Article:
How do you get it? If you listened closely to your relatives and carefully examined family documents, perhaps you noted the name of a city, village, or at least a county or district that can serve as starting point for further digging. If none of your home searches turned up any clues, you’ll now need to scour other sources to find out where your family came from. Try vital records, obituaries, cemetery and funeral records, church records, censuses, naturalization papers and the Social Security Death Index (also searchable free through Morse’s Web site).
Once you have a specific place name, determine its location-along with pre- and post-WWI government and ecclesiastical jurisdictions-using a selection of maps, atlases and gazetteers. Because of Poland’s turbulent history, administrative jurisdictions have changed numerous times. Historically, powiaty (counties)were the basic geographic division; while those still exist, the government introduced województwa (literally, “voivodeships,” but usually referred to as provinces) in 1975. In 1999, it consolidated Poland’s 49 former województwa into 16. PolandGenWeb’s map <rootsweb.com/-polwgw/49provs.html> can help you sort out that reshuffling. Parish boundaries have shifted overtime, too-and they don’t follow those of political jurisdictions. Gazetteers usually list which jurisdictions a town belonged to.
The FHL has an extensive collection of microfilmed maps and gazetteers, which you can find by doing a place search of the online catalog for Poland. When you latersc our the FHL catalog for Polish records (see step 5), be aware that the library uses place names from the 1968 Spis Miejscowosci Polskiey Rzeczypospilitej Ludowej by J. Jodlowska (Wydawnictwo Komunikacji i Lacznosci). Iwo Pogonowski’s Poland: A Historical Atlas (Hippocrene Books) is also a good reference for resolving geographcal questions.
Online, try JewishGen’s ShtetlSeeker <www.jewishgen.org/shtetlseeker> search of Eastern European towns, as well as online place-finding tools that focus on particular areas, such as Kartenmeister <www.kartenmeister.com> (Prussia) and Genealogy of Halychyna/Eastern Galicia <www.halgal.com>. You’ll also want to explore the Federation of East European Family History Societies’ Map Room <feefhs.org/newest_map.html>.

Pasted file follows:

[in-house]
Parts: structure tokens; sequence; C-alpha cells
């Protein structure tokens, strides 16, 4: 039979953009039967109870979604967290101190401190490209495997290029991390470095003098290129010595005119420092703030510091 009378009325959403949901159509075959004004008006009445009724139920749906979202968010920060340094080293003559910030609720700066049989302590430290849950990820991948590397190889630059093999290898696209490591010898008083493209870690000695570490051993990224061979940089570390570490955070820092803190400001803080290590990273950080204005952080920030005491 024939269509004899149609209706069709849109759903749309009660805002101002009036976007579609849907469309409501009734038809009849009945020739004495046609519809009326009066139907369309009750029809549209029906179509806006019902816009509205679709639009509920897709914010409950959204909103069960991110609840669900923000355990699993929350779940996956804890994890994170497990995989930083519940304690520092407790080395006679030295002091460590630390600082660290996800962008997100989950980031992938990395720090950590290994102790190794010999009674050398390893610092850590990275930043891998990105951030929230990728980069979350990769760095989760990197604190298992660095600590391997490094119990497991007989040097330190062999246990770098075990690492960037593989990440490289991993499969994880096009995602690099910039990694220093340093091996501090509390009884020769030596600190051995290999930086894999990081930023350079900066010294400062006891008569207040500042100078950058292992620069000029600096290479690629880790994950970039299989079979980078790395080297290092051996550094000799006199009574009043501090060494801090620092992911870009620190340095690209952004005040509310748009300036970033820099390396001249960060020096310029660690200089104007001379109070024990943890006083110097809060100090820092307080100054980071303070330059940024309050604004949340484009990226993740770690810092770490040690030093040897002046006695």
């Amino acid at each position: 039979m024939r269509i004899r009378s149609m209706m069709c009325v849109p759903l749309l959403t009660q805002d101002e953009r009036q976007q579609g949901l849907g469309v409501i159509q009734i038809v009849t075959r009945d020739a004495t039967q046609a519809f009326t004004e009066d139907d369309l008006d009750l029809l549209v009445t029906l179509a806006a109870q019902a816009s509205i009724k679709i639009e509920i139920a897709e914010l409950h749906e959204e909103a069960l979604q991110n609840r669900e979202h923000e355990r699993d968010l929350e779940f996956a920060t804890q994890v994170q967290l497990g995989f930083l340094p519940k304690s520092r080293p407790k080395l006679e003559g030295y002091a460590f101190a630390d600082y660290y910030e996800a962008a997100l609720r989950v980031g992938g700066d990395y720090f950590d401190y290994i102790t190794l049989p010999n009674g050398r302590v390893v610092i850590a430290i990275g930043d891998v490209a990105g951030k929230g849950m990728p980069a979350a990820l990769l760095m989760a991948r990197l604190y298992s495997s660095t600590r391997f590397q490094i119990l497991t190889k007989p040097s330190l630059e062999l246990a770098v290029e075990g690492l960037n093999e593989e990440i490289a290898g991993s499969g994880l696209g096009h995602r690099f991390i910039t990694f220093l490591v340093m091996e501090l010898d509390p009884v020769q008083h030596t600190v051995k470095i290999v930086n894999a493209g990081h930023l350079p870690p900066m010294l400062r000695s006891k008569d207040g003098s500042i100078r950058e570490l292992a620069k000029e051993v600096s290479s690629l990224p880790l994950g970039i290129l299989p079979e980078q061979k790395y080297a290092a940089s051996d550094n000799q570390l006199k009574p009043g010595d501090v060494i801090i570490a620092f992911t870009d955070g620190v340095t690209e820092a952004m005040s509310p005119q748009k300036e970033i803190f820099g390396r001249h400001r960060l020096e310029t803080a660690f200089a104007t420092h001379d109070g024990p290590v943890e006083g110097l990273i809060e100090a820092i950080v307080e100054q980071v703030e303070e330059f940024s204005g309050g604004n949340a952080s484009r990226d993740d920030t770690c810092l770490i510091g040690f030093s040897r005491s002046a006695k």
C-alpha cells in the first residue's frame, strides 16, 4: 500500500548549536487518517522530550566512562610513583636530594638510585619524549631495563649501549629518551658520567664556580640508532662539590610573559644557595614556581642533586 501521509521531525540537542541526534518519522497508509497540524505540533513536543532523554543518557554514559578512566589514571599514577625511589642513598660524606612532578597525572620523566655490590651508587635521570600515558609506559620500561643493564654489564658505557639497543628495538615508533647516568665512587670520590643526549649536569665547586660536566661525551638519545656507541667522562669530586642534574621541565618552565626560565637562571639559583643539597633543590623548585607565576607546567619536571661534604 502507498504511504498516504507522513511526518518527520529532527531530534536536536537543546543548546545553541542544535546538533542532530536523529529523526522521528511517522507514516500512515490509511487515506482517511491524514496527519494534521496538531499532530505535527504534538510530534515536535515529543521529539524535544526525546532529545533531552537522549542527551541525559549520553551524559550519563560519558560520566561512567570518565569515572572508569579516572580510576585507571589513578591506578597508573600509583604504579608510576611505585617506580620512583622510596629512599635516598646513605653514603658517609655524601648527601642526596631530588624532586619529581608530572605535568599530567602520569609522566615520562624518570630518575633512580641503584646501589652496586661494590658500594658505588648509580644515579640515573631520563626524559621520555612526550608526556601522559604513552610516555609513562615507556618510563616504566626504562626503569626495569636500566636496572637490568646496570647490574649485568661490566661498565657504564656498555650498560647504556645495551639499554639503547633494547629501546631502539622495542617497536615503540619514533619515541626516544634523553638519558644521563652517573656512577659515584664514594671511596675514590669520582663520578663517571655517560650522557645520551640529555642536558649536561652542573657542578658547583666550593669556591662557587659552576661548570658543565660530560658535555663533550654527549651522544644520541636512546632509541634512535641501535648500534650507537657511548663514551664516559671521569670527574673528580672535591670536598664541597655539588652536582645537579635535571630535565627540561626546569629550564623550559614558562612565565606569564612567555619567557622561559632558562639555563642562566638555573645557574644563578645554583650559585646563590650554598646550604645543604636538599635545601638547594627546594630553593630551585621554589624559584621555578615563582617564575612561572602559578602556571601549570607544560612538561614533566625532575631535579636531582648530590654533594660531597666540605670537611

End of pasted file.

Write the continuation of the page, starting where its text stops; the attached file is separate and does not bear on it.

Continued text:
Step 5: Hunt down records.
Now that you know where your ancestors lived, you’re ready to tackle research in Polish records. Luckily, you can get many of the documents you need — including vital records — stateside. As with other European countries, parish records are a staple of Polish genealogical research, as the Polish government didn’t institute civil registration of births, marriages and deaths until 1946.
The FHL’s microfilm collection covers parish registers from Roman Catholic, Greek Catholic, Jewish, Lutheran and Orthodox churches throughout Poland, as well as some Prussian civil registrations (1874 to about 1880). To find those records, do a place search of the FHL catalog for your town name — be sure to look under both the Civil Records and Church Records headings. Then order relevant films at your local FHC.
Next, consult other libraries with large Polish collections, such as Central Connecticut State University <www.ccsu.edu>, the New York Public Library’s Slavic and Baltic Division <www.nypl.org> and the University of Pittsburgh <www. pitt. edu>, for materials relating to Polish-Americans’ histories, traditions and communities.
If you discover the records you want haven’t been microfilmed, you’ll need to turn to archives in Poland-by writing for information, hiring a professional genealogist to do research for you, or traveling there yourself. Whichever method you select, keep these considerations in mind:
• Archives: Records from one registration district could be housed in multiple repositories, including a parish church, archdiocesan archive, local civil-records office or state archive. You’ll want to check all the possibilities, which means getting familiar with Poland’s archive system.